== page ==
Passive investing has been ridiculed by Wall Street for decades. The reason is obvious. As American novelist Upton Sinclair wrote, “It is difficult to get a man to understand something when his salary depends on his not understanding it.”
The tidal wave that is the trend toward indexing—and passive investing in general—certainly has created what we could describe as an existential threat to the active management industry. That may explain why Wall Street has always railed against it.
As director of research at Buckingham Strategic Wealth and The BAM Alliance, I am often asked by clients and readers of my books and blog posts to comment on papers and articles extolling the benefits of active management and knocking passive management.
The articles are typically filled with statements that, at first blush, might appear to make sense, and they might even have a grain of truth attached to them; however, a deeper diver frequently exposes the “untruths.”
Most recently, I was asked to comment on an article titled “What They Don’t Tell You About Passive Investing.” It was produced by Morgan Stanley, and the thrust of the paper is that “the exodus from active to passive funds may be reaching bubble-like proportions, driven by an exaggerated critique of active management.” The author goes on to make various claims, of which we can examine the veracity.
For example, the paper states: “In the United States, historically, many active managers have tended to outperform in bear markets, but underperform in bull markets.” Certainly, that is true. But to me, it’s like a magician who is attempting to distract.
To begin, a fund or manager can underperform in bull markets and outperform in bear markets simply by owning low-beta/low-volatility stocks. And you don’t need active managers to do that for you. You also don’t need to pay their expensive fees.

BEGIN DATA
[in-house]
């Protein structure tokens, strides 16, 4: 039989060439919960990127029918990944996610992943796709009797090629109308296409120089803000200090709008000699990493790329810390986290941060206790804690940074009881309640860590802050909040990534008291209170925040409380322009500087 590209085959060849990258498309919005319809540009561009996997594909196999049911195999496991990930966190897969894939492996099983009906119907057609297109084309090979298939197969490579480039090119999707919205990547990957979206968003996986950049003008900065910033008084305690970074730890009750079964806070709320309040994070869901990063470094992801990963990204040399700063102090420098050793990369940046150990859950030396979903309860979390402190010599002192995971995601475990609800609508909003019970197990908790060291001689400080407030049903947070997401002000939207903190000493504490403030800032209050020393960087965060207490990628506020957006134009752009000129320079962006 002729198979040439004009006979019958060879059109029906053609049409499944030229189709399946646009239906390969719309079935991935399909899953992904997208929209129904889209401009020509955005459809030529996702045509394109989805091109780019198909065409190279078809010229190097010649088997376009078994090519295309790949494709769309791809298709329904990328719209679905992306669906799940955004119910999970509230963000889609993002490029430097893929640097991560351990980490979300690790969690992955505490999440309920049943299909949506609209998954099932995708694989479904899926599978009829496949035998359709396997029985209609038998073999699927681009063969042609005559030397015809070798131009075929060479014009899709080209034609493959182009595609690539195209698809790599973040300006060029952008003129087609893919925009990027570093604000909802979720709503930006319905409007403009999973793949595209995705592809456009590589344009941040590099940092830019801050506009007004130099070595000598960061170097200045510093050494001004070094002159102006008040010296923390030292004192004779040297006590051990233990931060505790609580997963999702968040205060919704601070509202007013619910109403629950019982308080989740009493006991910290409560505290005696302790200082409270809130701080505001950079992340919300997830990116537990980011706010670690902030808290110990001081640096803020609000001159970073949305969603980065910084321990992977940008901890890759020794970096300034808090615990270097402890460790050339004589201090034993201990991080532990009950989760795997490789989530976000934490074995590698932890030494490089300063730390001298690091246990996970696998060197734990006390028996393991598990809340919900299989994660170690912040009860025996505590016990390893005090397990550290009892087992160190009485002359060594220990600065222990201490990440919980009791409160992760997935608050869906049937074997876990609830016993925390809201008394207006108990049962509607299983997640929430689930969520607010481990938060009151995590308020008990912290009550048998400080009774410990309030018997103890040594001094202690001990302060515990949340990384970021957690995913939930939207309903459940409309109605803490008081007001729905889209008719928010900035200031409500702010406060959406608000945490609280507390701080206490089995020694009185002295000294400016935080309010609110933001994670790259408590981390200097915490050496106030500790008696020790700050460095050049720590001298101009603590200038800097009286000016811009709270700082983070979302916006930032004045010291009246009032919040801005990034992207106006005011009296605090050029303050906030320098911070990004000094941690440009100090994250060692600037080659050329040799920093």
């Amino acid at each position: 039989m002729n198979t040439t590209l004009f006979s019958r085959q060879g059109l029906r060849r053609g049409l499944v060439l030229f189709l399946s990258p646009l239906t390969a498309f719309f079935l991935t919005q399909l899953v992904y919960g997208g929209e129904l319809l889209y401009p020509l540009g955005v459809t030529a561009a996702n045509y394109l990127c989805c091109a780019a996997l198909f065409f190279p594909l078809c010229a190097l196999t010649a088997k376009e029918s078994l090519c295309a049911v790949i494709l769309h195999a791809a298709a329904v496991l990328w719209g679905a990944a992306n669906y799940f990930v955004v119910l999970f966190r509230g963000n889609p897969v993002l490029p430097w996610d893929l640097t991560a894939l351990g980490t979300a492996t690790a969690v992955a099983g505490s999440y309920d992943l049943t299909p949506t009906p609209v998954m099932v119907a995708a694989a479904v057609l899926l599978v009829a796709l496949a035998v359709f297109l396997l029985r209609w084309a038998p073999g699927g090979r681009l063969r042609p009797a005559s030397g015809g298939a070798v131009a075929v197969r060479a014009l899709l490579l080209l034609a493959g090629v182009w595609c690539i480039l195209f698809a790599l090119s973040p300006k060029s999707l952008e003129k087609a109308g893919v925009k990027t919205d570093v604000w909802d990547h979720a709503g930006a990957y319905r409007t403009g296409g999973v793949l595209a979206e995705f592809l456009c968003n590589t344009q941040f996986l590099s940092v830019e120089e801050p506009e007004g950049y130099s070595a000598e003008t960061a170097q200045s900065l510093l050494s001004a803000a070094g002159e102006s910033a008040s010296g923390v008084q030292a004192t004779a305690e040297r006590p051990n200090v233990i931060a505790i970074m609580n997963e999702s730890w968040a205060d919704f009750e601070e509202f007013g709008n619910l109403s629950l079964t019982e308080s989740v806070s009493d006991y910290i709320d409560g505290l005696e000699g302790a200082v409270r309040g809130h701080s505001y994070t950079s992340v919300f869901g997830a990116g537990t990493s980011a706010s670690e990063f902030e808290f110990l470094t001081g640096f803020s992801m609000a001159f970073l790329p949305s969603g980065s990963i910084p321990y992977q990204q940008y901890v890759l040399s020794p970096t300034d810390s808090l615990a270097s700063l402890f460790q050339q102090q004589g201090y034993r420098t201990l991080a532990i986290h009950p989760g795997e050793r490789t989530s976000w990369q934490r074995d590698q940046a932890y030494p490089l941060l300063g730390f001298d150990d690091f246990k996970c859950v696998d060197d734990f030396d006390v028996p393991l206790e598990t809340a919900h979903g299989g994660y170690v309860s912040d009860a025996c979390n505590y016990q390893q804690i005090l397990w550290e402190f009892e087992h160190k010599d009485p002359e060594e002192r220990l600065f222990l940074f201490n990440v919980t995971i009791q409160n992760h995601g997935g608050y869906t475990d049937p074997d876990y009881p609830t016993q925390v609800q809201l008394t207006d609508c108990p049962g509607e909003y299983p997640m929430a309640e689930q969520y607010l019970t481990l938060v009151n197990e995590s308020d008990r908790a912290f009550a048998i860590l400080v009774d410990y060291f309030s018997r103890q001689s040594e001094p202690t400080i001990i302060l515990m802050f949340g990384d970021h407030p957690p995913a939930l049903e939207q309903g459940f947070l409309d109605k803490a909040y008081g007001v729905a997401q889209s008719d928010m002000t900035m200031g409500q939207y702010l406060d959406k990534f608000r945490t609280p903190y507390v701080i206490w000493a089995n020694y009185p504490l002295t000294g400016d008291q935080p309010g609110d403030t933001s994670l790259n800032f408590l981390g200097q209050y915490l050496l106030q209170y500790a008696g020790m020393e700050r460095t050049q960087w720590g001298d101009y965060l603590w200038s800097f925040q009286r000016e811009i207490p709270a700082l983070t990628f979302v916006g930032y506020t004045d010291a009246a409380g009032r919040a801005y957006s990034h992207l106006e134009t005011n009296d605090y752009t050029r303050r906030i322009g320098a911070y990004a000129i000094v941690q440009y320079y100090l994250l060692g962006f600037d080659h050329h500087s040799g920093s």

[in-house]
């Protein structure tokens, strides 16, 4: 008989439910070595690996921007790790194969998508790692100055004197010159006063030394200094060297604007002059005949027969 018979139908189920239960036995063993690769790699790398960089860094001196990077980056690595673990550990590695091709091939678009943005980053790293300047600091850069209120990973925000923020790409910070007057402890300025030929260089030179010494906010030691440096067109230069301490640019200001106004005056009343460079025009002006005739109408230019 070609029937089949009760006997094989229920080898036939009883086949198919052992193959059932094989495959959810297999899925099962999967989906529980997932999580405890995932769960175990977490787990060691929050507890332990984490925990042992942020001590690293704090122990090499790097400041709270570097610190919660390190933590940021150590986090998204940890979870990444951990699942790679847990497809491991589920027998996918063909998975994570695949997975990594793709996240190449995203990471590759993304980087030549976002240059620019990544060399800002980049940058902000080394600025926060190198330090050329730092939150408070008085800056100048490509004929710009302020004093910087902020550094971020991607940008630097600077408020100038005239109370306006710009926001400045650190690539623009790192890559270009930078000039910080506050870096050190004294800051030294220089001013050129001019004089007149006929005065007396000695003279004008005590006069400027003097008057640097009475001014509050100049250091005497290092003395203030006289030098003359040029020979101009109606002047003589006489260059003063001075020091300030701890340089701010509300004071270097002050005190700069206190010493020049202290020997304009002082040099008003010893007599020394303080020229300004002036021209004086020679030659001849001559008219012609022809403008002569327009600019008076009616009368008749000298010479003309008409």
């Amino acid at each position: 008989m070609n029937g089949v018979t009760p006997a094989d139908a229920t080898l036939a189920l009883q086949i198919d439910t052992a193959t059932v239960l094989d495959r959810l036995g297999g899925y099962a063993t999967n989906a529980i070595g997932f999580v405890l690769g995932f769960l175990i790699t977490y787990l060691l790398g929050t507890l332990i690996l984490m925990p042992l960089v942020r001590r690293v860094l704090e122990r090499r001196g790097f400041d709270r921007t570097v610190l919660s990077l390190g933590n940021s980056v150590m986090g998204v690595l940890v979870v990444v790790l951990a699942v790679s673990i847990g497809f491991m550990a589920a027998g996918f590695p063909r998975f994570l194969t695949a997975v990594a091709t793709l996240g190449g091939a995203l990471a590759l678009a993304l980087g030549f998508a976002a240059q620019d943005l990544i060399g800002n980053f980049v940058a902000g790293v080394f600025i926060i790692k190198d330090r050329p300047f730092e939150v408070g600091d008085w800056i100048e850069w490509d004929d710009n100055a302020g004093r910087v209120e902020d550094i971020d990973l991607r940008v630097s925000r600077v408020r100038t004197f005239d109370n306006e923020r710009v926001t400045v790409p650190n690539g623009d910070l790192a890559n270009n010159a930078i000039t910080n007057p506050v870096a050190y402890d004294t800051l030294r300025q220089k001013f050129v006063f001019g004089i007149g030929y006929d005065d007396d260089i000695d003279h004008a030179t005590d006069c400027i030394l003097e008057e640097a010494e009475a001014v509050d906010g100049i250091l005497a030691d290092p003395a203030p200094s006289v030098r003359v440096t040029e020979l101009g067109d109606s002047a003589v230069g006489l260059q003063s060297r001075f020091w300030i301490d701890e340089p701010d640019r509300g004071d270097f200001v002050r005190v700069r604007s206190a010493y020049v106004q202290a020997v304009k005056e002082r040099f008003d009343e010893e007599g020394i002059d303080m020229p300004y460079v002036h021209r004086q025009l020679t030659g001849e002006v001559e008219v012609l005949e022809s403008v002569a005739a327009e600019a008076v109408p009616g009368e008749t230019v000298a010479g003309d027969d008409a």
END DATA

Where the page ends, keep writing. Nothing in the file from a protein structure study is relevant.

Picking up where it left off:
For instance, you could invest in the iShares Edge MSCI Min Vol USA ETF (USMV), which has an expense ratio of just 0.15%. Investing in quality stocks can help achieve similar outcomes in both underperformance in bull markets and outperformance in bear markets. And you can use the iShares Edge MSCI USA Quality Factor ETF (QUAL) for that. It, too, has an expense ratio of just 0.15%.
In other words, if active managers outperformed in bear markets and underperformed in bull markets, that outcome likely was a result of their exposure to factors such as quality and low volatility, not any special skill they have as active managers.
A second distraction in the statement involves active management in bear markets specifically. It seems meant to lead you to conclude that, in general, active management outperforms in bear markets (it certainly does have the advantage of being able to move to cash). However, when we examine the evidence, we don’t see that to be the case.
For example, a study written up in the Spring/Summer 2009 issue of Vanguard Investment Perspectives defined a bear market as a loss of at least 10%, and examined the period 1970 through 2008.
The period included seven bear markets in the U.S. and six in Europe. Once adjusting for risk (exposure to different asset classes), Vanguard concluded that “whether an active manager is operating in a bear market, a bull market that precedes or follows it, or across longer-term market cycles, the combination of cost, security selection, and market-timing proves a difficult hurdle to overcome.”
The study’s authors “also confirmed that past success in overcoming this hurdle does not ensure future success.” Vanguard reached this conclusion despite the fact that the data contained survivorship bias, which favored active managers. Sleight of hand might work for magicians, but it doesn’t hold up to the cold, hard facts.